Days after former New York Cardinal Edward Egan drew harsh criticism over comments he made over his handling of the priest sexual-abuse scandal while bishop of the Roman Catholic Diocese of Bridgeport, the retired prelate is continuing to defend his actions.

In a new statement published on the Archdiocese of New York's website, Egan claims that while he was Bridgeport bishop and New York cardinal, there was not "even one known case of the sexual abuse of a minor by a priest throughout my tenure."

That comment is contrary to church documents obtained by the Connecticut Post that show Egan was made aware of specific allegations of abuse by priests when he became Bridgeport bishop in 1988. Documents also showed not only did Egan not report the abuse claims to police, but he covered up the allegations, moving offending priests around the diocese.

In the online edition of Connecticut Magazine, Egan insisted that while he was Bridgeport bishop from 1988 to 2000, he did nothing wrong regarding abuse allegations against priests.

He also said he believes there is no legal requirement to report abuse cases in Connecticut and expressed regret for the apology he made regarding the priest scandal here.

The comments drew intense criticism from David Clohessy, director of the Survivors Network of those Abused by Priests, and from attorneys who represented sexual abuse victims.

In his statement on the New York diocesan website, Egan said: "There needs to be a response to recently published statements about the abuse of minors by priests during my years as shepherd of two splendid communities of faith.

"In neither was there ever even one known case of the sexual abuse of a minor by a priest throughout my tenure. Nor was the payment to a victim in exchange for silence ever even proposed, just as there has never been any failure on my part to speak the whole and unvarnished truth in depositions of any kind whatever.

"For all of this I daily thank the Lord, just as I thank Him too for the virtuous and dedicated priests with whom I have had the privilege of working in the Diocese of Bridgeport and the Archdiocese of New York.

"The suffering and damage that the sexual abuse of minors causes to innocent children and their loved ones are horrendous beyond all expression. For a bishop and his priests there is nothing more important than seeing to it that no such incredibly painful and destructive offense against the law of God and man ever occurs in any parish, institution, or agency of the church."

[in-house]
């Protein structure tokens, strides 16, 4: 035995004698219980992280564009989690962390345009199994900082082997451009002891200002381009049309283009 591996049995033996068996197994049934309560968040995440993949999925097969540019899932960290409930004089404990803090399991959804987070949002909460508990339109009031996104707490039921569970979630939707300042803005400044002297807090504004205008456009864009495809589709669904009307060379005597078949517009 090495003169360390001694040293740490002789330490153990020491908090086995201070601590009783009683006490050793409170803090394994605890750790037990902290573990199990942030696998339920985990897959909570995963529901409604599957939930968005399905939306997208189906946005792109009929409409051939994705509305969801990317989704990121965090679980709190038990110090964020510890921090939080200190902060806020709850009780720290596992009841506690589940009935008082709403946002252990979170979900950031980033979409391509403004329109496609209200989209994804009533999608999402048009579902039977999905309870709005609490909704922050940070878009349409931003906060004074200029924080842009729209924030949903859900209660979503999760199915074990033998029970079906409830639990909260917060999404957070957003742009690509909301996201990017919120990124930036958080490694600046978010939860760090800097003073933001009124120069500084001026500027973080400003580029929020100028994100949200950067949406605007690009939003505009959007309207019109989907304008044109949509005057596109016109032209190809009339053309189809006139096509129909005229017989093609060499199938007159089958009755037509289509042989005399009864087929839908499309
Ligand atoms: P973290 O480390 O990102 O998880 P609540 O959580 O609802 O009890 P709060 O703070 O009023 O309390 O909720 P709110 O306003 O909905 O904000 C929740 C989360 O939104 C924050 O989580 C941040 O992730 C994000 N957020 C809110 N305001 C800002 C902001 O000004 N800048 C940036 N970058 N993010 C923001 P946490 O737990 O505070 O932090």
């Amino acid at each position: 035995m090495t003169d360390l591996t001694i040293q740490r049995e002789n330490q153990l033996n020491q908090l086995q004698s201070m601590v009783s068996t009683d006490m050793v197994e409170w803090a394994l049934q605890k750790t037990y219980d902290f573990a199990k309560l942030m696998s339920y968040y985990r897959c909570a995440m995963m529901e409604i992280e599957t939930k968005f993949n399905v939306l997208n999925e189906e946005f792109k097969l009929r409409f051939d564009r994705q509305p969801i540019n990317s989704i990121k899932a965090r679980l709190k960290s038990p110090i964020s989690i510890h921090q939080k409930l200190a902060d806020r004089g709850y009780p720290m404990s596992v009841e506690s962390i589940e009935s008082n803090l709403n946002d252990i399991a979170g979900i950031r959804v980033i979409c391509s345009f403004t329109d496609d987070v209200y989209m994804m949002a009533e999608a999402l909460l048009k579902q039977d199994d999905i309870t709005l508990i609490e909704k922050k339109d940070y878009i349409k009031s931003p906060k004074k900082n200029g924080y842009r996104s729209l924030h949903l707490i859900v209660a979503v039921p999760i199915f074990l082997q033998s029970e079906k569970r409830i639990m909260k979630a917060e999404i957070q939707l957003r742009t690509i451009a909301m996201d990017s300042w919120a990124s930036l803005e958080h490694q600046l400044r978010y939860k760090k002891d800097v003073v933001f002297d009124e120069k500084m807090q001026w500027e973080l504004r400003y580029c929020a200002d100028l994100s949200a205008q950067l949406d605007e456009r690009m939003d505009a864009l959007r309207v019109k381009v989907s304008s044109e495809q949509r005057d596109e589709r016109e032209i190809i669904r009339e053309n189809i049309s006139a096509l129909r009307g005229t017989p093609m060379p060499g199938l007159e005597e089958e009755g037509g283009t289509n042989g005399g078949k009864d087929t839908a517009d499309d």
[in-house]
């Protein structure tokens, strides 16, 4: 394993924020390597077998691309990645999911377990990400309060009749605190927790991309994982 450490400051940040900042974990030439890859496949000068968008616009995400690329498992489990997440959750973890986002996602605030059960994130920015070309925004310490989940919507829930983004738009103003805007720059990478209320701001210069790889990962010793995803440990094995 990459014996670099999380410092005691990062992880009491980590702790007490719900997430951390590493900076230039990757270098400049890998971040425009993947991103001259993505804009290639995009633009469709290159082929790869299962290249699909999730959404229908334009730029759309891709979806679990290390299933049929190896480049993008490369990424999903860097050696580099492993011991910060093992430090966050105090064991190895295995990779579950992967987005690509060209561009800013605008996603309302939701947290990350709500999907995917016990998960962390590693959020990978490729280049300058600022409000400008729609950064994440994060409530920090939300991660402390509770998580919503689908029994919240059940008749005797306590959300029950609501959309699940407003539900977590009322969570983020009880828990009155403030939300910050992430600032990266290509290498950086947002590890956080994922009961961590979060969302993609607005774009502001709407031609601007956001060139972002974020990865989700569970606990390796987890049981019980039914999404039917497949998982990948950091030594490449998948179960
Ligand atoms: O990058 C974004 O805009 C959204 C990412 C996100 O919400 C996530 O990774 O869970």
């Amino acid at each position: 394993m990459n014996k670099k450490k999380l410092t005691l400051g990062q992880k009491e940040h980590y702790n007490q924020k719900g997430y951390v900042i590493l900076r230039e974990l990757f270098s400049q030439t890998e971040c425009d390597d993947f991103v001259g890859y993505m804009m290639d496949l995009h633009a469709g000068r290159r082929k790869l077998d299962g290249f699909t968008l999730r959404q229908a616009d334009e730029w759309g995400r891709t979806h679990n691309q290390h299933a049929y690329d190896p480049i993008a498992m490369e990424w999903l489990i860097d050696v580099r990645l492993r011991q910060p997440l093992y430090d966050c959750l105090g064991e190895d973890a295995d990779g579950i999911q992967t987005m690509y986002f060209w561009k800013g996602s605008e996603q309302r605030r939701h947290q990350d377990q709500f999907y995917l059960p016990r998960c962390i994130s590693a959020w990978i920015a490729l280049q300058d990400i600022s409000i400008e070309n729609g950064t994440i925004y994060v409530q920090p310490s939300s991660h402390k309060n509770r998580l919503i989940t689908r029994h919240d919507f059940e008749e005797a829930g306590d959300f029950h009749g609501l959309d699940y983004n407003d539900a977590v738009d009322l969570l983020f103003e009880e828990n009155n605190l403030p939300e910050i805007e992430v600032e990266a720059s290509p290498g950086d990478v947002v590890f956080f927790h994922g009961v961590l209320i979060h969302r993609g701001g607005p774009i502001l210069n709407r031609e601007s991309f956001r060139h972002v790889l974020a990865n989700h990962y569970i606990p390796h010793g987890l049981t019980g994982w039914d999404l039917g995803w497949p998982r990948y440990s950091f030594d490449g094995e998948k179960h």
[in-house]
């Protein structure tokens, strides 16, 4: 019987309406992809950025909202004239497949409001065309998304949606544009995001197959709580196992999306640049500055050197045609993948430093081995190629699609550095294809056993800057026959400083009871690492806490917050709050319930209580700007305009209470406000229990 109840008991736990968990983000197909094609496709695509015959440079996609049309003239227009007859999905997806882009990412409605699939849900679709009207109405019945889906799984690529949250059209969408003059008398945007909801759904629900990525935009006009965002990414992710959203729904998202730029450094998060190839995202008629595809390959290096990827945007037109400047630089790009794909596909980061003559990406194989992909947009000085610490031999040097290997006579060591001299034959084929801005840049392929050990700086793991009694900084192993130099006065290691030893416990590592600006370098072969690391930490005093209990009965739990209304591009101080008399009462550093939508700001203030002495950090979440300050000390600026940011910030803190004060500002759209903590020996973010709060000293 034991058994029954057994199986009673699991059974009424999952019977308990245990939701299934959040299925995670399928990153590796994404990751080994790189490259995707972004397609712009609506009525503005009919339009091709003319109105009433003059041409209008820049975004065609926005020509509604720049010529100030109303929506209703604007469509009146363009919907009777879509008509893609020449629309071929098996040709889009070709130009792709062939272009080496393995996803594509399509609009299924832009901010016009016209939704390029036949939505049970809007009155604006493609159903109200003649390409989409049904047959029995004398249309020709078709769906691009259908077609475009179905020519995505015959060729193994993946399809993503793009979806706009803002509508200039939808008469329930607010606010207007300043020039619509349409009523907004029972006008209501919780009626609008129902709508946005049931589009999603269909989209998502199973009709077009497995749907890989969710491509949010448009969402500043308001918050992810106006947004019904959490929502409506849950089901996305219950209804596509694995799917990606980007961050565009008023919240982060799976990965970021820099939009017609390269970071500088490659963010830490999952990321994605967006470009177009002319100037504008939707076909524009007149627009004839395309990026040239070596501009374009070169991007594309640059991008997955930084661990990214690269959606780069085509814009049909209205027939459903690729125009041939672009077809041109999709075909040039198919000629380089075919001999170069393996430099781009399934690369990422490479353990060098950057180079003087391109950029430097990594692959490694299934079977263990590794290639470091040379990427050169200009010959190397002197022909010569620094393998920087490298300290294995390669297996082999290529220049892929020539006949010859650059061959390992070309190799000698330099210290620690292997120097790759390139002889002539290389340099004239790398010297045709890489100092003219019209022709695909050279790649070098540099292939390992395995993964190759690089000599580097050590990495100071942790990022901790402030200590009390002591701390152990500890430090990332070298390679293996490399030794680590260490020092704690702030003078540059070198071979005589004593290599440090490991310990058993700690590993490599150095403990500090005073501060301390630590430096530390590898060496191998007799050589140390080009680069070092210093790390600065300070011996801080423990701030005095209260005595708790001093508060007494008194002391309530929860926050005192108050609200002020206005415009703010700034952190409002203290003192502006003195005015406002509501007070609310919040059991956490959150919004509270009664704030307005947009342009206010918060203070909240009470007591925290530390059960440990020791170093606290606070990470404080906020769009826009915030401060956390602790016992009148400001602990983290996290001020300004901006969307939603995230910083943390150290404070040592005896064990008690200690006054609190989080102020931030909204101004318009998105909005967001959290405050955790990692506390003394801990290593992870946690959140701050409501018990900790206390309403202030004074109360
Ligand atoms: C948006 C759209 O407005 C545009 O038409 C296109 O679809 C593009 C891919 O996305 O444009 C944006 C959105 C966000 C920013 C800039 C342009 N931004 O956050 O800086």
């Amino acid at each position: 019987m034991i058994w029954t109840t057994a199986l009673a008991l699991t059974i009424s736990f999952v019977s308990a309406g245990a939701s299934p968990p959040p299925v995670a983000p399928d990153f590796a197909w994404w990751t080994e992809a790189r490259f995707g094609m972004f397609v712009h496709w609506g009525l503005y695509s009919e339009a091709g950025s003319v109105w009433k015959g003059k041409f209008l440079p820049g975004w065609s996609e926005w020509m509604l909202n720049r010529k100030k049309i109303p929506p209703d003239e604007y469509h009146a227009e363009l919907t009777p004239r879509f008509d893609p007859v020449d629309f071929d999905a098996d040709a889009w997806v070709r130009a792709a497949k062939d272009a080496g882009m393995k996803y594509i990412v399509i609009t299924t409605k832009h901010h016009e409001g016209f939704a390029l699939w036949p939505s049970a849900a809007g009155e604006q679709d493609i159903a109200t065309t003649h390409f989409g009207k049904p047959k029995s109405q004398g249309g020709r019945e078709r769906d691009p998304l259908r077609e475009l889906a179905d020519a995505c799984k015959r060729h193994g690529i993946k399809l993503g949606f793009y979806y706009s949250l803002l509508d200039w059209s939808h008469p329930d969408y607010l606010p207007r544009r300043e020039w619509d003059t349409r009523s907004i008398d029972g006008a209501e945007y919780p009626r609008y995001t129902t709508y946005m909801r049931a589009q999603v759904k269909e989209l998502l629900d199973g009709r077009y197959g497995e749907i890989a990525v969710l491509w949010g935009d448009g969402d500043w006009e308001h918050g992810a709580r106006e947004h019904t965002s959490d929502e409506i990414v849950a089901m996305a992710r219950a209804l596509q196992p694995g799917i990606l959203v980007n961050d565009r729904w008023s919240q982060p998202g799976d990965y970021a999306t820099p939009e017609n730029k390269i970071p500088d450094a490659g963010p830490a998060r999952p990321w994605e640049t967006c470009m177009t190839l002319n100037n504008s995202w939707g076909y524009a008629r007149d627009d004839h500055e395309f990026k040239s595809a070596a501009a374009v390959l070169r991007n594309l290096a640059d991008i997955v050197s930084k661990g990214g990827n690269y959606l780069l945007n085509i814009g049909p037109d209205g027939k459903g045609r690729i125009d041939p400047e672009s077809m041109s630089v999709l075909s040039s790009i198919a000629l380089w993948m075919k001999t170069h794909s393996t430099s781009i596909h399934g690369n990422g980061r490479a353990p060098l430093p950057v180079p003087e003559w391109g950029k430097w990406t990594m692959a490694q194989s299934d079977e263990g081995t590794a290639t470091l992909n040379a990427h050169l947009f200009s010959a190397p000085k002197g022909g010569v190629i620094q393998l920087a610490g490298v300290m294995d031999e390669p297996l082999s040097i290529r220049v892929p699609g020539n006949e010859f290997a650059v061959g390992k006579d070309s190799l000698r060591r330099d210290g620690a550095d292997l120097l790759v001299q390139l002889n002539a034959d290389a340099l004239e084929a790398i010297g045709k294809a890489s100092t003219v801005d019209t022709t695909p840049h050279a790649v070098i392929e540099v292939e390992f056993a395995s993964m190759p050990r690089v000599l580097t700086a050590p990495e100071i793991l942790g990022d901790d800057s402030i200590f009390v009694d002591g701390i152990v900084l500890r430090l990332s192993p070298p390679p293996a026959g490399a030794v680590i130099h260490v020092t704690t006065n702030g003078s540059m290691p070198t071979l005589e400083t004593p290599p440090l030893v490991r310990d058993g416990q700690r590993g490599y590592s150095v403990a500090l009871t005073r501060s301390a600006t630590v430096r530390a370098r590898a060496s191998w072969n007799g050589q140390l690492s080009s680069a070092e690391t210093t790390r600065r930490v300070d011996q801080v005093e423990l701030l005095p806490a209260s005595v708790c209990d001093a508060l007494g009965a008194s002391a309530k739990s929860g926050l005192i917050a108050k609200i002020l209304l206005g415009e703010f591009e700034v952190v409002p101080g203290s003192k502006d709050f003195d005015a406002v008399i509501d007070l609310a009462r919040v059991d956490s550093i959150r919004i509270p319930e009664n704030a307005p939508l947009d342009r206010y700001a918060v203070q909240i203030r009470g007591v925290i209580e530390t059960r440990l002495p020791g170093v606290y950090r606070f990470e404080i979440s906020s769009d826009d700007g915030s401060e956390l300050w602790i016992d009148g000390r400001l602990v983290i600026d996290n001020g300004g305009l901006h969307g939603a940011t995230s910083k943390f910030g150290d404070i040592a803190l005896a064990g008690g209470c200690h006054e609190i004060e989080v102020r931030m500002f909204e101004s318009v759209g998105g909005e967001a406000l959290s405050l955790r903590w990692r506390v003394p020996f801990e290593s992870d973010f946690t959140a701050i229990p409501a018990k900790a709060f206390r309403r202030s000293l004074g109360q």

Since Egan's comments were published online by Connecticut Magazine, Senior Assistant State's Attorney Cornelius Kelly said under Connecticut law, since 1971, clergy have been among those "mandated reporters" who are obligated to inform law enforcement agencies when they are aware of allegations of sexual abuse against children.

Clohessy, director of the Survivors Network of those Abused by Priests, called Egan "unrepentant, self-absorbed and painfully dismissive of the abject suffering of tens of thousands of deeply wounded men, women and children who have been sexually violated by priests, nuns, bishops, brothers, seminarians and other Catholic officials."

Area lawyers Cindy Robinson, Jason Tremont and Douglas Mahoney, who represented more than 90 victims who received settlements from the Bridgeport diocese, were also critical of Egan's comments.

"For the cardinal to take back his apology is just another slap in the face of every victim who has endured the physical and emotional upheaval and betrayal of childhood sexual abuse at the hands of a priest."

Bridgeport Bishop William Lori has declined comment on Egan's remarks. His spokesman, Brian Wallace, said "Bishop Lori stands on his own record. He came into a crisis, a most painful time in the local church's history, he responded in a way that not only addressed the crisis in our diocese, but set a model for the national church."